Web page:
Syria airdrops are “glimmer of hope” in darkness of war

United Nations advisor Jan Egeland said Thursday that the World Food Programme (WFP) made two airdrops in one day of life-saving food into the besieged Syrian city of Deir ez-Zor.

Deir ez-Zor has been under attack by the ISIS terrorist group since 2014. There have been alarming reports of food shortages and hunger in the city.

Humanitarian convoys cannot travel by road into Deir ez-Zor because of the ISIS threat. So the WFP decided to resort to airdrops to reach around 200,000 starving civilians.

To avoid being shot down by ISIS, the planes have to fly at a very high altitude. This makes the food drops much more difficult to reach the landing zone. So it took extra time for WFP to improve the consistency of the food drops.

WFP has now done 15 total airdrops of food, which are distributed on the ground by the Syrian Arab Red Crescent. Egeland said, “there are large distributions inside Deir ez-Zor and we are reaching now soon everybody with food rations for civilians in Deir ez-Zor.”

The Syrian civil war, now five years old, has caused a severe hunger crisis. Peace talks and ceasefires between the government and opposition have not held.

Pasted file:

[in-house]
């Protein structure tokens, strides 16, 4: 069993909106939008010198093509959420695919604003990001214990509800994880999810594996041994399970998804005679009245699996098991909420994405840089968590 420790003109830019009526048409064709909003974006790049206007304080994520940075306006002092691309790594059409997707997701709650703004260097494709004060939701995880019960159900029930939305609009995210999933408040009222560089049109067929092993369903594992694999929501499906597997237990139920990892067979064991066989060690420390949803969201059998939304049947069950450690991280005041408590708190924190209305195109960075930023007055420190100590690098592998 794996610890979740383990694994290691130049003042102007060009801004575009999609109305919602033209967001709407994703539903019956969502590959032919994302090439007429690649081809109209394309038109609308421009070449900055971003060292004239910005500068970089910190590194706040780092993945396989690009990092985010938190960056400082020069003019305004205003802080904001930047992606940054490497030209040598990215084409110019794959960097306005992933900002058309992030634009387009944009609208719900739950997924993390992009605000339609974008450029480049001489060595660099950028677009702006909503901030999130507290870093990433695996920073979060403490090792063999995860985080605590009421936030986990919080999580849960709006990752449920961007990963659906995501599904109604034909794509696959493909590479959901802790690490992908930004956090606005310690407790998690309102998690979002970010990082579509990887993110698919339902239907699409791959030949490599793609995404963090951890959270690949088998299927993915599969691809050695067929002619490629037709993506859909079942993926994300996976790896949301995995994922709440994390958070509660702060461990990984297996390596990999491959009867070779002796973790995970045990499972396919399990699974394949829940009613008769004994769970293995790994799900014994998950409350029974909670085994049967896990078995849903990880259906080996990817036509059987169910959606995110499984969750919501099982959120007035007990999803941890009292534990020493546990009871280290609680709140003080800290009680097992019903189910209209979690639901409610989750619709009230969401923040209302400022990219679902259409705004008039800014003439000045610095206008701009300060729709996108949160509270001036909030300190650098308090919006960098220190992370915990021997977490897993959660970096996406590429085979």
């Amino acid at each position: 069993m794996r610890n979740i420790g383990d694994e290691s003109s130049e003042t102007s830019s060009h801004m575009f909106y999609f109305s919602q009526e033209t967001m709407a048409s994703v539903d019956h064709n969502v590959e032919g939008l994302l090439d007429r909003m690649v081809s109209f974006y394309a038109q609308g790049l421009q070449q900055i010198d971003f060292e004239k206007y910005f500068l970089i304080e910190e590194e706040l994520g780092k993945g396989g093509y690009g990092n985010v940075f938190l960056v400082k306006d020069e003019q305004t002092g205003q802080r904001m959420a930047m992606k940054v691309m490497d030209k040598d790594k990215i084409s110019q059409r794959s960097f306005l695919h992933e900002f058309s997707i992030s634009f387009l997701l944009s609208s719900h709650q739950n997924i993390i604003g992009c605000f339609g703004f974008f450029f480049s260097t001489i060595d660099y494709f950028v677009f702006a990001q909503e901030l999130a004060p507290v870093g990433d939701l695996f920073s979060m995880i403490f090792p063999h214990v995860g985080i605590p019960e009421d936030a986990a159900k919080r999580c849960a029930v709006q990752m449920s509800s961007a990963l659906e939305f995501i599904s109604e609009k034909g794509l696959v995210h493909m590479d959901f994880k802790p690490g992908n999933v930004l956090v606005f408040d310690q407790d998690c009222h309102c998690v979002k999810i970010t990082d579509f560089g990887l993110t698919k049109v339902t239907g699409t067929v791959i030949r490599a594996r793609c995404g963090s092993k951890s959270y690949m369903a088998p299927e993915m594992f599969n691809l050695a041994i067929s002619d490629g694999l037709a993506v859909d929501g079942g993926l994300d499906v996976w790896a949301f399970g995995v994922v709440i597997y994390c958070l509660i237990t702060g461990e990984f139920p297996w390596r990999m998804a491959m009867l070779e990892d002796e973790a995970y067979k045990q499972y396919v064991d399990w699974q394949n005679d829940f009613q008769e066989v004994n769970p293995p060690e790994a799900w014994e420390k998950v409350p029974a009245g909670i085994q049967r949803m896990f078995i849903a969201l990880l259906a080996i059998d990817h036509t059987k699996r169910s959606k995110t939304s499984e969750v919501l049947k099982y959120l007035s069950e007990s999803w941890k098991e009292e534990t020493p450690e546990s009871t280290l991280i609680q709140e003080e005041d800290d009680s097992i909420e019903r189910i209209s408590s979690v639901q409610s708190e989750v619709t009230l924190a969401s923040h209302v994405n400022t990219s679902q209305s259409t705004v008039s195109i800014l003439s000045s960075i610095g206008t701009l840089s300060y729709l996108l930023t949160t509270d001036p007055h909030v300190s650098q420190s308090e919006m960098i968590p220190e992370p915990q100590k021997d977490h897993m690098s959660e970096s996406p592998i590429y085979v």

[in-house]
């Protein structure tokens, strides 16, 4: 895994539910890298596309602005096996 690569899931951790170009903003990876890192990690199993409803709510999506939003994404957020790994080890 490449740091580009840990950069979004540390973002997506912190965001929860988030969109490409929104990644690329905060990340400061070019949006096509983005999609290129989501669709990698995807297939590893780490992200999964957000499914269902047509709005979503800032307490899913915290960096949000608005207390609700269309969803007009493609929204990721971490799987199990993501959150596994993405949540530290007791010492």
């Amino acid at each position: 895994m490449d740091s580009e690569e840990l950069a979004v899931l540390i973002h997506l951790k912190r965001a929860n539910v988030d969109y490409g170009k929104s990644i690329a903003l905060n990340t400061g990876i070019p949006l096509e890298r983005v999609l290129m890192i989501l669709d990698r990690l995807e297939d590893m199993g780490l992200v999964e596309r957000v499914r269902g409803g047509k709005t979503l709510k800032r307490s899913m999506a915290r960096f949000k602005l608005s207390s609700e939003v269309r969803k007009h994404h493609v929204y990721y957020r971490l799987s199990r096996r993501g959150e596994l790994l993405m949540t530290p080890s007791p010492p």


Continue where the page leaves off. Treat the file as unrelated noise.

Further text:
Humanitarian access remains limited or non-existent in many areas throughout Syria. The combatants often block aid agencies from delivering supplies. In the city of Darayya the “nutrition situation is very bad” and the UN is urging the Syrian government to let humanitarian aid through.

Over 4 million people inside Syria depend on life-saving food from the WFP. Reaching the starving civilians is the great challenge WFP and other humanitarian agencies are facing. That is why a peace settlement is so urgent.

The emergence of ISIS from the chaos of war has worsened the situation drastically. The terrorists occupy a large amount of territory and have caused widespread displacement and hunger.

There is also the challenge of funding. The airdrops, for example, are extremely costly.

Will WFP have enough funding to continue to provide food into the besieged areas by air? That is an extreme concern as noted by UN special envoy Staffan de Mistura who said “they will be requiring more funds, but I hope there will be no problem because for an operation like that, which is quite unique and can be replicated elsewhere, funds should not be a problem.”

The United States Food for Peace program is a major source of funding for the humanitarian mission. Will Congress give Food for Peace the funding it needs to meet the Syria emergency and others around the globe, especially with so many at once? Will other countries be encouraged to keep up donations?

Until the war ends, hunger will remain a powerful enemy of Syria. The international community needs to support millions of innocent Syrians who are victims of a savage civil war.

Read the full article at Examiner.

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